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How to navigate GDPR as a clinician

Written by Sarah Norman

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    Nov 3, 2021, 4 min read

    GDPR may have come into effect on 25 May 2018 but many clinicians are still unsure as to how compliant they really are. The lead-up to GDPR was stressful for many, but therapists and counsellors faced unique challenges to ensure compliance.

    Since leaving the EU, the UK operates according to UK GDPR, but this is not materially different to the previous EU version.

    Now that the dust has settled, we can see a clearer picture of how therapists can navigate GDPR to the benefit of themselves and their clients.

    GDPR: What you need to know

    Before we get into the nitty-gritty of GDPR compliance, it’s a good time for a short refresher on what GDPR is, and why it’s important.

    GDPR (general data protection regulation) was designed to give people more rights over how their data is gathered, stored and used. It applies to any form of personal data, however, you store or use it.

    Personal data is any information that relates to a specific person, ranging from names and addresses to your therapy notes.

    The basic premise of GDPR is that individuals have the right to control their own data.

    They are entitled to:

    • Know what information you are holding about them
    • Access any personal data you have
    • Request that you correct any errors or even delete all information you are currently holding

    How to navigate GDPR and ensure you’re compliant

    Communicating with clients

    One of the most basic steps you can take to ensure that you are GDPR compliant is to make sure you communicate fully with clients. Clients need to be made aware of their rights under GDPR and they should give their consent for the use of their data.

    It can be helpful to make certain that your GDPR compliance policies are included in your written contract as well as discussing it verbally with clients. Clarifying that clients know the steps you are taking to protect their data isn’t just about fulfilling your statutory duty. It can also help set their minds at ease and build trust for the therapy to come.

    Data minimisation

    GDPR requires that you restrict your data collection to information that you actually need in order to carry out therapy. You shouldn’t be holding any information that you don’t have a reason to hold.

    Think about all stages of data collection and make sure that you need the information you gather at each stage. Information that is relevant for an existing client might not be appropriate to hold about someone who only signs up for your newsletter or enquires about your services.

    Storing data

    GDPR requires that you take measures to protect the data you store, whether from accidental loss or theft. As therapists, you’re undoubtedly already aware of the potentially devastating impact on your clients (not to mention your practice) if identifying information or, worse, session notes were made public.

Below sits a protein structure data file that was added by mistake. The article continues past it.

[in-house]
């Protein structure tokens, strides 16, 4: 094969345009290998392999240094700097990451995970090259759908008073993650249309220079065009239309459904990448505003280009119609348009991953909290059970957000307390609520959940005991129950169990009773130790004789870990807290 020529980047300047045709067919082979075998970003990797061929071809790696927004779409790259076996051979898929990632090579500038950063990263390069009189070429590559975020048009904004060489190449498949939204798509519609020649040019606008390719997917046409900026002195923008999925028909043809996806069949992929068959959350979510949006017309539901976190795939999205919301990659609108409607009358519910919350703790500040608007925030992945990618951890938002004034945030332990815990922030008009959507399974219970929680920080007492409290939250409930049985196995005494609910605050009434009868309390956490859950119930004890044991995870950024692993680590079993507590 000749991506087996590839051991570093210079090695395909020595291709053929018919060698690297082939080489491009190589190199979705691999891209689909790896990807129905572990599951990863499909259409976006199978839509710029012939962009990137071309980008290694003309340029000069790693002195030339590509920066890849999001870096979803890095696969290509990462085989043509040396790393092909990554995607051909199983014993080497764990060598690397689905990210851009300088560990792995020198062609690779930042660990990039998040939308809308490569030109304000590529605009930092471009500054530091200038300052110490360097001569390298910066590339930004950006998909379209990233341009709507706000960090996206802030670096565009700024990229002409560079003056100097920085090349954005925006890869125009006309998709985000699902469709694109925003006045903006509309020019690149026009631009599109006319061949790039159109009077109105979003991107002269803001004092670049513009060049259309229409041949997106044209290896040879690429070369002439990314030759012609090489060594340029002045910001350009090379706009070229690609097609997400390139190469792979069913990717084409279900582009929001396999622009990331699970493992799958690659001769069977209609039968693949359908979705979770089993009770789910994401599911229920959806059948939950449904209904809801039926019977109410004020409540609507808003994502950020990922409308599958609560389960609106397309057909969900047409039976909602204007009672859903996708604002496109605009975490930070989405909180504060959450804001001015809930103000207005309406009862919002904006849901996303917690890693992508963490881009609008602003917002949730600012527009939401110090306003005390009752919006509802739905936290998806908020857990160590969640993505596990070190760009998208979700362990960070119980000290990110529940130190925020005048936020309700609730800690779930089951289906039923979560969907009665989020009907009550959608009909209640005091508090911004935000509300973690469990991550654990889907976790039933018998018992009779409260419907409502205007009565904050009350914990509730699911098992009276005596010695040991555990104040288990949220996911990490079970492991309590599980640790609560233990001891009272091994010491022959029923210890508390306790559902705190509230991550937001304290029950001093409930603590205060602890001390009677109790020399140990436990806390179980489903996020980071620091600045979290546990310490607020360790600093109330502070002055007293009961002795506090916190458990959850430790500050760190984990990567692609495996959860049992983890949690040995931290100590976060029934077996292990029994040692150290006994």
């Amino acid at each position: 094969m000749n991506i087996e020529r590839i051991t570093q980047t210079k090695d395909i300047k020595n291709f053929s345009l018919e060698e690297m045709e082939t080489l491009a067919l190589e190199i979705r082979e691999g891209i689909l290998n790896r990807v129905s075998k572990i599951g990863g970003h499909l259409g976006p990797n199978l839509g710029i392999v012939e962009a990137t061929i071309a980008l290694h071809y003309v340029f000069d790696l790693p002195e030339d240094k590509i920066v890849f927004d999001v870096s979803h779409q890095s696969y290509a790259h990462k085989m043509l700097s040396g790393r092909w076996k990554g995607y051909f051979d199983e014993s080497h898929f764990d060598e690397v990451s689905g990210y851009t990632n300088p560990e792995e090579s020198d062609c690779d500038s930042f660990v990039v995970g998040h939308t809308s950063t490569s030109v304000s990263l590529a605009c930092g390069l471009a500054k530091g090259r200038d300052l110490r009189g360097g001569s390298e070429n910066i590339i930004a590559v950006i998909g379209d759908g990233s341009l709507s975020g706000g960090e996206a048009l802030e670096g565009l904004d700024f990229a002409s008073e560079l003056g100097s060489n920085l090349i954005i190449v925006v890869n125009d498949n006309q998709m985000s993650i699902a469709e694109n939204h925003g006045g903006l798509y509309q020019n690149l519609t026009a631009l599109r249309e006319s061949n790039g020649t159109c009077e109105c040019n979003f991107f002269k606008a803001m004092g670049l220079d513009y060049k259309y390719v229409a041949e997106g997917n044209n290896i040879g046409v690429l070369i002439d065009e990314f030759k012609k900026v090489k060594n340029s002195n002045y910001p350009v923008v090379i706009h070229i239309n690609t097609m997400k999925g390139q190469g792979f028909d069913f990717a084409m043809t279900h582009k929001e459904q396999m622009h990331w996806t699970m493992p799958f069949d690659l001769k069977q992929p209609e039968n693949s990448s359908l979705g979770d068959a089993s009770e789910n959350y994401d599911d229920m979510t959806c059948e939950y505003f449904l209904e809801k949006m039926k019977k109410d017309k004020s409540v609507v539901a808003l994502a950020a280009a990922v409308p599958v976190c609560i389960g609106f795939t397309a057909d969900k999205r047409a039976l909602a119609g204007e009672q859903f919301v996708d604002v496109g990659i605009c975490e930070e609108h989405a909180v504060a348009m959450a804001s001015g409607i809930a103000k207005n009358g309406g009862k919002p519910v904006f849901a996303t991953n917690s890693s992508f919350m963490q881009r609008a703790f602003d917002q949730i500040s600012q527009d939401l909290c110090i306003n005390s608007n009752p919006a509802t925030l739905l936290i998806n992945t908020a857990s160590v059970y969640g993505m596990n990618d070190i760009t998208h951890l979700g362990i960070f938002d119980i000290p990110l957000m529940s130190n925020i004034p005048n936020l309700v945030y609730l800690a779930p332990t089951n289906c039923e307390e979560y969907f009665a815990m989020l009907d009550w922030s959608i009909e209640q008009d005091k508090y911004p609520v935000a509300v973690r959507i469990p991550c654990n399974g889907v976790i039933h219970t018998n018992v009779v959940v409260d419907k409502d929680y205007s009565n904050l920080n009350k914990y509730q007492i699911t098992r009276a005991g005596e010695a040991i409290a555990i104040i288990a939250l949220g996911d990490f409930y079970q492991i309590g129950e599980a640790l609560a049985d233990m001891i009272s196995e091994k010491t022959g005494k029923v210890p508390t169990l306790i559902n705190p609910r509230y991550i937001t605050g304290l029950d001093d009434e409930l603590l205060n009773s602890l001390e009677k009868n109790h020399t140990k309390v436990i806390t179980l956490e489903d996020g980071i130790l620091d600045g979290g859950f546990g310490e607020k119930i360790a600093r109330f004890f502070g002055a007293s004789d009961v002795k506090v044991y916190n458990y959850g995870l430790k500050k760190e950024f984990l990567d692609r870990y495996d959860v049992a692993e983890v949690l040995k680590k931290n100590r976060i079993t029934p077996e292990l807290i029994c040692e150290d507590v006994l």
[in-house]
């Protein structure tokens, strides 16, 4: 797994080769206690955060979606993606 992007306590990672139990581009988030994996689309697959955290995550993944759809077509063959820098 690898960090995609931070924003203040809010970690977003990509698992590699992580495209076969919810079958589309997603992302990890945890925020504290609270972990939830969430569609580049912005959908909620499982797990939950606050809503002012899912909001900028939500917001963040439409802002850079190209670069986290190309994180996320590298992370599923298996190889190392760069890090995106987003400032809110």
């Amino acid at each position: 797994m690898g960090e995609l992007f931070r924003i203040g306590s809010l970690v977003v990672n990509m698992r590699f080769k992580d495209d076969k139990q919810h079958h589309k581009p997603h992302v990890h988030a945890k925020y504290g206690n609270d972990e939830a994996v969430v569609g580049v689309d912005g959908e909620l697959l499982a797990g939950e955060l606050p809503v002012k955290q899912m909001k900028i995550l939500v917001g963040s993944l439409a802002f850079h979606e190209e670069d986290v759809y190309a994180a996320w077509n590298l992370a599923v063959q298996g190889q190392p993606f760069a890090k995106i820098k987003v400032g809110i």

Do a thorough audit of the information you hold and how it can be accessed. Often, making data secure will involve some inconvenience for you. It might be a hassle to keep paper notes in a locked, fireproof safe, but the risks of keeping them on your dining table at home don’t bear thinking about. The same is true of electronic security.

    Assess your data in terms of vulnerability; to theft and loss/destruction. We worry about data getting into the wrong hands, but the loss of data can be almost as problematic. Consider keeping paper copies of session notes stored securely as well as electronic versions.

    Important steps to take include:

    • Use fully randomised passwords. Consider using a password manager.
    • Keep session notes anonymous. Use reference numbers rather than names or initials. Keep a separate reference to match clients with their records, even after a long period of time.
    • Create a policy for how long you keep emails. Having someone’s email address is considered personal data.

    How long to keep data

    GDPR is intentionally vague about how long you are permitted to keep data. It was designed to incentivise us to think about how we use data, rather than to set strict limitations.

    Most therapists will find that their governing body or insurer will set minimum limits on how long they need to keep records for, typically between 7 and 10 years. This provides documentary evidence to protect you if a client sues.

    Although this is technically the minimum amount of time you need to keep your records, it’s also probably the most that you can justify under GDPR unless there are specific reasons why they are needed for longer. Remember that “just in case I need it” isn’t considered an acceptable reason for keeping data under GDPR.

    GDPR hasn’t always worked exactly as intended, but it does provide our clients with a high degree of protection

    You can minimise the impact of GDPR compliance on your work by teaming up with Augmentive. We offer a streamlined service helping to match you with great clients whilst removing most of the administrative burden. If you’d like to devote less time to paperwork and have more energy for helping your clients, contact us now.

    Whether you’re feeling off-kilter or want to shake up your routine, our state-of-the-art mental wellbeing platform gives you quick and seamless access to world-class support on your terms, from private psychiatric assessments and reviews to broader mental health care: join us today.

    Not sure where to start?

    We offer a free 15 minute consultation so that we can guide you to the most relevant professionals